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Bank of America confirmed Wednesday that it will no longer lend to gun-manufacturing companies that produce “military style” weapons for civilians.
The bank made the decision after what Anne Finucane, the bank's vice chairman, called "intense conversations" about company values and intentions.
“We want to contribute in any way we can to reduce these mass shootings,” Finucane said Tuesday in an interview with Bloomberg TV. "We have had intense conversations over the last few months. And it's our intention not to finance these military-style firearms for civilian use."
Remington, Vista Outdoor and Sturm Ruger are three clients affected by the decision, CNBC reported. Bank of America ranks as the second-largest bank in the U.S. by assets.
The news comes just less than a month after Citigroup placed restrictions on its business partners, including new policies that require retail sector clients to refuse the sale of firearms to anyone who hasn't passed a background check, ban sales to those under 21, and end the sale of bump stocks, gun modifiers that make semiautomatic weapons fire faster.
Almost two months after the school shooting that killed 17 students and faculty members at Marjory Stoneman Douglas High School in Parkland, Florida, Wall Street isn't the only place where renewed discussions of gun policy are taking place. Retailers like Walmart and Dick's Sporting Goods implemented new policies not long after the Florida shooting: Walmart raised the minimum age for the purchase of firearms, and Dick's removed all assault-style rifles from store shelves.
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Gun rights activists, like the National Rifle Association, say the AR-15, a semiautomatic rifle that was used in the Parkland shooting and in the Pulse Nightclub shooting, which killed 49 people in June 2016 in Orlando, Florida, doesn't count as an assault rifle. It does, however, fall under "military style," as it was originally modeled after military-use rifles but was redesigned for civilian use.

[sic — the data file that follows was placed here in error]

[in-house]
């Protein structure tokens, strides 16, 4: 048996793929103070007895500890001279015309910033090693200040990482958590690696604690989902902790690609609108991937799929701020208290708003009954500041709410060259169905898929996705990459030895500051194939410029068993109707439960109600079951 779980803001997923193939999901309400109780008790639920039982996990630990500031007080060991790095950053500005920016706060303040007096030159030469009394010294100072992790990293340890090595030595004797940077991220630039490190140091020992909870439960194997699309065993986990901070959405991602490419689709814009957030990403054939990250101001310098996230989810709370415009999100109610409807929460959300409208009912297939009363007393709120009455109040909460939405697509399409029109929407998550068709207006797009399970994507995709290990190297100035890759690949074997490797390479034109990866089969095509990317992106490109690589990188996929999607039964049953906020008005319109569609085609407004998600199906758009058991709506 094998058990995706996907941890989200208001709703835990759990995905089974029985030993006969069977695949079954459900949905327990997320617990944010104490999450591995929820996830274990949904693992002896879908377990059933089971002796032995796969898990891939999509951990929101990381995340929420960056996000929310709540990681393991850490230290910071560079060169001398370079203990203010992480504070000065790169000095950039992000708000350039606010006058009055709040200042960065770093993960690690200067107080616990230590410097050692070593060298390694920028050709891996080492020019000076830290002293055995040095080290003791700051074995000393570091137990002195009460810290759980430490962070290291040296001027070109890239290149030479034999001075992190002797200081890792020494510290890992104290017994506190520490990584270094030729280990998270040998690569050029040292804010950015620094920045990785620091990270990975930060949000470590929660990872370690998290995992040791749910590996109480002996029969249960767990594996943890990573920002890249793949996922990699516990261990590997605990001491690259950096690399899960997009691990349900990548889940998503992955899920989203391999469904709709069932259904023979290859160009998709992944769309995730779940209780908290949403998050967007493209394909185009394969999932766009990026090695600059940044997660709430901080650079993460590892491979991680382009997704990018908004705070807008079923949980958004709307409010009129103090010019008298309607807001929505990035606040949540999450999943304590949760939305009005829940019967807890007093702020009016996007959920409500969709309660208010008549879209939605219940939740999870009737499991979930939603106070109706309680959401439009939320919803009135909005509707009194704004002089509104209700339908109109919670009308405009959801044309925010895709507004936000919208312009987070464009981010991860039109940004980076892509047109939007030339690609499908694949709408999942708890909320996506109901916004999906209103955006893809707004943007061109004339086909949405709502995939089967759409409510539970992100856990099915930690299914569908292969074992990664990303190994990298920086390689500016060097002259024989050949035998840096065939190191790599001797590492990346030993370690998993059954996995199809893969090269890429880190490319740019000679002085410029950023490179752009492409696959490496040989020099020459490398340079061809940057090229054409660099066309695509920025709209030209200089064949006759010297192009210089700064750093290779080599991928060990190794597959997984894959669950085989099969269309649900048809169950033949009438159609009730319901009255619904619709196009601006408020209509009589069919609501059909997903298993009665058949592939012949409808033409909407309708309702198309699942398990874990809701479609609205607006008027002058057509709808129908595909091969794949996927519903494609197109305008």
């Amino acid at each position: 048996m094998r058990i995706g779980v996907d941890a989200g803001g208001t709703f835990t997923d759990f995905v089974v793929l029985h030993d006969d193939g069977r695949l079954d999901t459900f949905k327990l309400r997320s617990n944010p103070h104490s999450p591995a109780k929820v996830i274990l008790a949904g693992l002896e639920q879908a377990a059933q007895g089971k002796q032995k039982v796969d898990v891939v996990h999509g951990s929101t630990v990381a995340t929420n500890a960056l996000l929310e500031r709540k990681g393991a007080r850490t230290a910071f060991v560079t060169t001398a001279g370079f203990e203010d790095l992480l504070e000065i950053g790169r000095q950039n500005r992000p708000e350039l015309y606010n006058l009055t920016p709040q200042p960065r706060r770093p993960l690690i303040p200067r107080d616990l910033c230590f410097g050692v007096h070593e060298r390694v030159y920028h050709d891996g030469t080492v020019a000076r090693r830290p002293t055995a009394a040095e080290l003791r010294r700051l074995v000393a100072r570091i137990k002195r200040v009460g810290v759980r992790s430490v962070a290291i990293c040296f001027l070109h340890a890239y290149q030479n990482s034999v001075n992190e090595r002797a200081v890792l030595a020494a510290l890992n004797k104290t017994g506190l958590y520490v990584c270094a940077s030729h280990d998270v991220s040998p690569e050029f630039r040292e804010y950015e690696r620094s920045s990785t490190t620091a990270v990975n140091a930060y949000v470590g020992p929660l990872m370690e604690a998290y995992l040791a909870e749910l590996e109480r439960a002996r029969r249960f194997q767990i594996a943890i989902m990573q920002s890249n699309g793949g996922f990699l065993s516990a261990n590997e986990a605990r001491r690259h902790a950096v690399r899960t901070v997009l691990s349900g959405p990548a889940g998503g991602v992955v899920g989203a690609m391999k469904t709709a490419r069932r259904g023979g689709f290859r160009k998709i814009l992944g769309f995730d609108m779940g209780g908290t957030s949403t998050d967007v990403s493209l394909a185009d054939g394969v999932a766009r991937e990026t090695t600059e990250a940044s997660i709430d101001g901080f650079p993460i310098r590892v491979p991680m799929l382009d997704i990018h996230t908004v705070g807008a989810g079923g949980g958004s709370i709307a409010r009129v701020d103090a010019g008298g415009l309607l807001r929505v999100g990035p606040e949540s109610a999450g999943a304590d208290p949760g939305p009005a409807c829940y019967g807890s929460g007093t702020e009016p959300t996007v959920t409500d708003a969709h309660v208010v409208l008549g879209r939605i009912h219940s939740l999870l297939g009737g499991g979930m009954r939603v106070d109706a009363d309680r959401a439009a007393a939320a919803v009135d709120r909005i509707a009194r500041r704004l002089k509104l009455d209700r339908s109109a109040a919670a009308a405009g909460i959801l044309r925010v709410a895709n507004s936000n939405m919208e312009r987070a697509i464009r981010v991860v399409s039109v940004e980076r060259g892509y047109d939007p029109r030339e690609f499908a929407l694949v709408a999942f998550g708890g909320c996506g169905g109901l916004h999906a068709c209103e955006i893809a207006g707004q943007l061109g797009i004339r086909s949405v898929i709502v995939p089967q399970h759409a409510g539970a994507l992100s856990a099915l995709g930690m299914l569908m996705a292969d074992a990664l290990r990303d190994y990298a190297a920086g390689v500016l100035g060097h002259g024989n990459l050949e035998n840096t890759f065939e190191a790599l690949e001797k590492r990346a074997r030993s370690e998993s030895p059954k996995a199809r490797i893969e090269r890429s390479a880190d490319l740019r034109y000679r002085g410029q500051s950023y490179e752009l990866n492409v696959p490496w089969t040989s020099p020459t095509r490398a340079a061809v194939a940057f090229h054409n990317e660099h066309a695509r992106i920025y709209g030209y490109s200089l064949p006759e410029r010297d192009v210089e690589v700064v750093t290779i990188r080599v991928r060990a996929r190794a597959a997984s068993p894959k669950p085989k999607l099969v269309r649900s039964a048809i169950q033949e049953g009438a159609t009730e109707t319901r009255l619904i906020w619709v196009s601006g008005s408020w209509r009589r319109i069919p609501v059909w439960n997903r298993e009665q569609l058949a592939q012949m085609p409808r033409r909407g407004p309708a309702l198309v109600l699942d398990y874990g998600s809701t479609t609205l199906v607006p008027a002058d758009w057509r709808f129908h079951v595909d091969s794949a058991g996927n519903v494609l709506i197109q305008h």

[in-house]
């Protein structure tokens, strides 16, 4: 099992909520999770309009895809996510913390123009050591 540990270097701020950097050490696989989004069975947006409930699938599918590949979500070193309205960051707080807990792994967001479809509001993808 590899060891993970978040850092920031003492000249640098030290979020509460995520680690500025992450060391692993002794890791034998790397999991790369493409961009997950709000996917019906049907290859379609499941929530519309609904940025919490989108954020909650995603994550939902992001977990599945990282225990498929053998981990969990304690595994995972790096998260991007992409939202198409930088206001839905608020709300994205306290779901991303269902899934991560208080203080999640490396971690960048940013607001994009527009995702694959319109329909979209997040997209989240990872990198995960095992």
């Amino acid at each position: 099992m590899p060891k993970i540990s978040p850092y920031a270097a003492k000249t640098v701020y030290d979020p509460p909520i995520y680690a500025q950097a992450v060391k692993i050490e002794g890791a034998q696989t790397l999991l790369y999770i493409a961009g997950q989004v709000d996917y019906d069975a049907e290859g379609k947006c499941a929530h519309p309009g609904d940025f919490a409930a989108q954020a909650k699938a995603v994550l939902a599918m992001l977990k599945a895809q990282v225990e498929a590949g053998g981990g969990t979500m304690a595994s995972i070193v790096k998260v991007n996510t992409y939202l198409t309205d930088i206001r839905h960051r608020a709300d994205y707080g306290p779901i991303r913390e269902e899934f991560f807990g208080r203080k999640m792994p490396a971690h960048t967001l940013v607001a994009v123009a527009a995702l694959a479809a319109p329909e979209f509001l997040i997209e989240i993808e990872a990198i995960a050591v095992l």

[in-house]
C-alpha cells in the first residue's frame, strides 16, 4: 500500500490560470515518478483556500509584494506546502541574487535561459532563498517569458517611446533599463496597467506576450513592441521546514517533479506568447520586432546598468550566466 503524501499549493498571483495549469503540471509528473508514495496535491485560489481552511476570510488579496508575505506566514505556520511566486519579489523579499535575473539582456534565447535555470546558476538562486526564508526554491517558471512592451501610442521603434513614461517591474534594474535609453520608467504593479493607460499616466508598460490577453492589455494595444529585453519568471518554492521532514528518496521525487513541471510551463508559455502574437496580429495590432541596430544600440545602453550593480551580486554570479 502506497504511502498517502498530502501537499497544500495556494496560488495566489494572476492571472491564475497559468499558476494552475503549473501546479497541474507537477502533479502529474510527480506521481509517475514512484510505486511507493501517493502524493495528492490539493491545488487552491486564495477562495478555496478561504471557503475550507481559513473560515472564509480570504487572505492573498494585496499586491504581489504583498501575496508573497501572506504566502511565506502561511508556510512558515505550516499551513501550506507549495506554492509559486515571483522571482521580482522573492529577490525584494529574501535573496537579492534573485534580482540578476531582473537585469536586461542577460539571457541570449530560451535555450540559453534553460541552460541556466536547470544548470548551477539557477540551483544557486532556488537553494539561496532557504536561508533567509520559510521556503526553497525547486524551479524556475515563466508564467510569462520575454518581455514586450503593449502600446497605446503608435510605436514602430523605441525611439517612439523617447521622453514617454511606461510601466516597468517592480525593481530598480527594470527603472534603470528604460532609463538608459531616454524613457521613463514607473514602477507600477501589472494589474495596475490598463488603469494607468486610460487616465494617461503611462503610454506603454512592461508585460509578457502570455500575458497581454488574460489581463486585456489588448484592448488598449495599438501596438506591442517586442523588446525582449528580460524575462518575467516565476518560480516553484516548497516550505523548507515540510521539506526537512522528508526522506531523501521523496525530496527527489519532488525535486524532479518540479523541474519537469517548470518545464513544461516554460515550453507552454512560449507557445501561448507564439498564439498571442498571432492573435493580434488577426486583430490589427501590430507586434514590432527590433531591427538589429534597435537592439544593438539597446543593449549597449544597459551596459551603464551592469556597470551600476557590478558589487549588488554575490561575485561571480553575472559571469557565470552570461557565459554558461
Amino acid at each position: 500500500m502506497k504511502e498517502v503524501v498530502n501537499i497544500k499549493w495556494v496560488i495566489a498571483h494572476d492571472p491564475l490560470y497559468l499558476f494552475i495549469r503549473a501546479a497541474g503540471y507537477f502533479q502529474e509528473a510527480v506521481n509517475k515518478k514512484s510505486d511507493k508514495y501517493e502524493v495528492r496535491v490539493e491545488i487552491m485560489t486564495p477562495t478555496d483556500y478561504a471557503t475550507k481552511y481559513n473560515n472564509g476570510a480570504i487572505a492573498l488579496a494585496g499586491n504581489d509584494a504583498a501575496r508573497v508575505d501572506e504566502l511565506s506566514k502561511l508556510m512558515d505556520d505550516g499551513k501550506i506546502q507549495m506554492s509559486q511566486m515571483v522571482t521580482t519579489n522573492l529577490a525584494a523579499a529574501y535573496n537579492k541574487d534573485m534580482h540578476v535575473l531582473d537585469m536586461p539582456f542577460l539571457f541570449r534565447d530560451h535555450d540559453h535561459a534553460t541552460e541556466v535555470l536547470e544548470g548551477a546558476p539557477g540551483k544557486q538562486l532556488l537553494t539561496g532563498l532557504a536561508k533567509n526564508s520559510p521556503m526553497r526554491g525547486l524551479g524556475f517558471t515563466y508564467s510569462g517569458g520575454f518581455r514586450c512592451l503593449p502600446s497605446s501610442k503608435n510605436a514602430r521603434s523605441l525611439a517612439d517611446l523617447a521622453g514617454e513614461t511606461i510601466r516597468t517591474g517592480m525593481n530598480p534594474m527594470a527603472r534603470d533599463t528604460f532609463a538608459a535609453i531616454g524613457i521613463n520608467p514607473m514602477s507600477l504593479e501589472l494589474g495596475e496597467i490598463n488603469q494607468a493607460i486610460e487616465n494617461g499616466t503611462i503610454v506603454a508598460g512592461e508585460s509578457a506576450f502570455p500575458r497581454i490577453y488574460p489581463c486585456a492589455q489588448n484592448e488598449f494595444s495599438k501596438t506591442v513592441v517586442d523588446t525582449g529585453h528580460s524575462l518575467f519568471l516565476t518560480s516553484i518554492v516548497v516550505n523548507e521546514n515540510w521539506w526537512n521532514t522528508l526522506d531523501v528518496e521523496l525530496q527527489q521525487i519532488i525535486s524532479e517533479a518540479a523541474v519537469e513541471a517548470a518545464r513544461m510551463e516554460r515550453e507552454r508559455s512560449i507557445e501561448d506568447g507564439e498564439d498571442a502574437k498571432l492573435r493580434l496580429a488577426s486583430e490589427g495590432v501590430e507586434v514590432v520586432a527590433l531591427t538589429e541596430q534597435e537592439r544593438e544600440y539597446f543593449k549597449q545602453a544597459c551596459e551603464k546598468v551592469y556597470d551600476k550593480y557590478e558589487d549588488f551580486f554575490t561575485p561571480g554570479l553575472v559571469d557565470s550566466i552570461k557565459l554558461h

Finucane said the reaction from its gun-manufacturing clients has been "mixed," but activists against gun violence are excited by the moves being made by Wall Street banks.
“My initial reaction was, ‘I think I'm going to have to start banking with Bank of America and Citibank,' ” said Avery Gardiner, co-president of the Brady Campaign, a gun control advocacy group. “The financial sector can all do a lot to help reduce gun violence in ways that don't go near Second Amendment rights. They're looking at what their business is and what they want it to be and how that interacts with the gun industry.”
Representatives for Vista Outdoors and Remington, which has filed for bankruptcy protection, did not respond to requests for comment. Bank of America is listed as a creditor in Remington's Chapter 11 filing.